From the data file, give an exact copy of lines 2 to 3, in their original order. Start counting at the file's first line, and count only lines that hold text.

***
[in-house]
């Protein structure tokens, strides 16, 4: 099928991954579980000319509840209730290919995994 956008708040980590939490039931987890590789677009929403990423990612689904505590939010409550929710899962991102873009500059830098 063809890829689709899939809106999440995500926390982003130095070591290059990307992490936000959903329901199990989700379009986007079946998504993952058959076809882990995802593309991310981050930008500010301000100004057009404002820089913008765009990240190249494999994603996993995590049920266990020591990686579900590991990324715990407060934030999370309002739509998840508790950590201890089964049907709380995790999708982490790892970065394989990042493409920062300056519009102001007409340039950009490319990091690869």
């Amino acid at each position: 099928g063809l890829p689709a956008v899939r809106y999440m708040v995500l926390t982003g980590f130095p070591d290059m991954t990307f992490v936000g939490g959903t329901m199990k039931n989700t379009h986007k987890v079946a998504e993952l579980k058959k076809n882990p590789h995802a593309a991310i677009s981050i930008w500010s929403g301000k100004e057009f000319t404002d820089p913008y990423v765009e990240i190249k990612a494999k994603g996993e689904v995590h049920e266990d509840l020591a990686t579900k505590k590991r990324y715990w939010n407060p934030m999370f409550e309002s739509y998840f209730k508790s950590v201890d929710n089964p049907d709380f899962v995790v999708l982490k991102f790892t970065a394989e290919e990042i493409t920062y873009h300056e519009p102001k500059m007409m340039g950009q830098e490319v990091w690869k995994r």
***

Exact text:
């Protein structure tokens, strides 16, 4: 099928991954579980000319509840209730290919995994 956008708040980590939490039931987890590789677009929403990423990612689904505590939010409550929710899962991102873009500059830098 063809890829689709899939809106999440995500926390982003130095070591290059990307992490936000959903329901199990989700379009986007079946998504993952058959076809882990995802593309991310981050930008500010301000100004057009404002820089913008765009990240190249494999994603996993995590049920266990020591990686579900590991990324715990407060934030999370309002739509998840508790950590201890089964049907709380995790999708982490790892970065394989990042493409920062300056519009102001007409340039950009490319990091690869």
């Amino acid at each position: 099928g063809l890829p689709a956008v899939r809106y999440m708040v995500l926390t982003g980590f130095p070591d290059m991954t990307f992490v936000g939490g959903t329901m199990k039931n989700t379009h986007k987890v079946a998504e993952l579980k058959k076809n882990p590789h995802a593309a991310i677009s981050i930008w500010s929403g301000k100004e057009f000319t404002d820089p913008y990423v765009e990240i190249k990612a494999k994603g996993e689904v995590h049920e266990d509840l020591a990686t579900k505590k590991r990324y715990w939010n407060p934030m999370f409550e309002s739509y998840f209730k508790s950590v201890d929710n089964p049907d709380f899962v995790v999708l982490k991102f790892t970065a394989e290919e990042i493409t920062y873009h300056e519009p102001k500059m007409m340039g950009q830098e490319v990091w690869k995994r």